My family has been making these for decades. I took over making them when I was still in high school, it was a great opportunity to get to drink some rum with Mom’s permission.
My Mom was notorious in her love for these things. I would make them weeks before Christmas so that they would have time to mature, to become all that they were meant to be. Mom would sneak a few while I was making them and then I would hide them.
I hid them all over the place, in the hall closet, behind towels in the linen closet, behind the waffle maker in the back cabinet, once even in the attic. She always found them. Always. It was like a game for her, she would hunt them down while I was at work. When it was time for Christmas, the container would be at least half empty. I’d confront her with the jar and she would smile her Cheshire cat smile and giggle.
The recipe for the rum balls was originally in an old Junior League of DC Think Christmas craft/cook book. The copy we have is from 1976 and Mom bought it second hand in 1977 I think. Here is a picture of the original recipe:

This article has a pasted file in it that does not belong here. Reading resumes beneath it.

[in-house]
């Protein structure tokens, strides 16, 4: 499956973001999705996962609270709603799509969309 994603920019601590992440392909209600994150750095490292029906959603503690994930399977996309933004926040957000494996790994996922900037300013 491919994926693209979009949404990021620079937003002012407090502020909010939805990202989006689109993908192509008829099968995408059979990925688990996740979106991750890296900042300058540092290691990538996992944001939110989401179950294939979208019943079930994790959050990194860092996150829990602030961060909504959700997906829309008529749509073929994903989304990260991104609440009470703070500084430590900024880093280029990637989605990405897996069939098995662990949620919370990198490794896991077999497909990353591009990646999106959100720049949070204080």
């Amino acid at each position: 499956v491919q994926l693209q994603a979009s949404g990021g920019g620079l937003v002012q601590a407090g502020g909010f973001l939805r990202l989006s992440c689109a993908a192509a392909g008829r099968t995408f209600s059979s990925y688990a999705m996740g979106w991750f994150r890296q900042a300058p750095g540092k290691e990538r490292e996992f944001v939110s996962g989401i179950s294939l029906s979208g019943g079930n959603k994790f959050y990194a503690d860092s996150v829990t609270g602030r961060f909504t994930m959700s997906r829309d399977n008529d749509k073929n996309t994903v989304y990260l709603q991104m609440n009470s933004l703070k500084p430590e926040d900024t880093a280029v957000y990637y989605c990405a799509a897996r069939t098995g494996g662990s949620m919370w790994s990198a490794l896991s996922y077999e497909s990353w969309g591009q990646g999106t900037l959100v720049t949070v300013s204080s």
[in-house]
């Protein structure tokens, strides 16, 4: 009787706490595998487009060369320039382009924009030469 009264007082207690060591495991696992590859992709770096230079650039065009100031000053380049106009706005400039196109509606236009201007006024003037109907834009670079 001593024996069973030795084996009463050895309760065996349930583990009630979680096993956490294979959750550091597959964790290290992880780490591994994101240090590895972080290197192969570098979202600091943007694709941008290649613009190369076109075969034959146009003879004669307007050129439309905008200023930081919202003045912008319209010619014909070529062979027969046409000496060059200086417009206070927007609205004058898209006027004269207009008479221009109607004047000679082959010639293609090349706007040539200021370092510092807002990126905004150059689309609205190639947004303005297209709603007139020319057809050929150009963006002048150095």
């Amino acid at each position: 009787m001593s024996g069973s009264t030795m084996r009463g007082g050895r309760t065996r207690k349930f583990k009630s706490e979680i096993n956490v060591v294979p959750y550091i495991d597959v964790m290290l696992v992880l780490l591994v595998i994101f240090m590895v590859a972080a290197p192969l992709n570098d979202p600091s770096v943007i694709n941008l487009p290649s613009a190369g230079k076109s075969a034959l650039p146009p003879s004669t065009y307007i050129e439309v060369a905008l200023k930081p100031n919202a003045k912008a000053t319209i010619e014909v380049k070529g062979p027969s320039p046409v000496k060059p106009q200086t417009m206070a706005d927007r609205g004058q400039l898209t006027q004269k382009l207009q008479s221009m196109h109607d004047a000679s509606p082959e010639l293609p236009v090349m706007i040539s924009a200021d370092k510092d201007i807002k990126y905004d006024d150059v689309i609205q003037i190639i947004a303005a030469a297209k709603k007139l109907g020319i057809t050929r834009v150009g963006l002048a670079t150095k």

Thank you, Mrs. B. Francis Saul, II. Thank you. This recipe has enriched our lives.
Here are the dry ingredients:
Here are the wet:
I like dark rum for this, and of course I used a WHOLE lot more than the 1/2 cup for the doubled recipe. It needs more liquid to stick together and that’s cool because it makes it rummier.
Here is what happens when the dry and the wet meet:
Now the recipe wants you to ball up this stuff and then roll it in confectioners sugar. I like to mix cocoa powder into it because that cuts down on the sweetness.
I like to set up my workspace so I don’t have to wipe up confectioners sugar and cocoa powder off my counter top and so I can arrange the finished balls in the container when they are all done.
BTW – that bowl? I love that bowl. I bought it for $5 at the Lindt store on clearance about 6 years ago. It’s heavy duty, stable and the exactly right shape for all sorts of tasks like this one.
A few rum balls in the cocoa/sugar bath:
Here they are, all done and happy: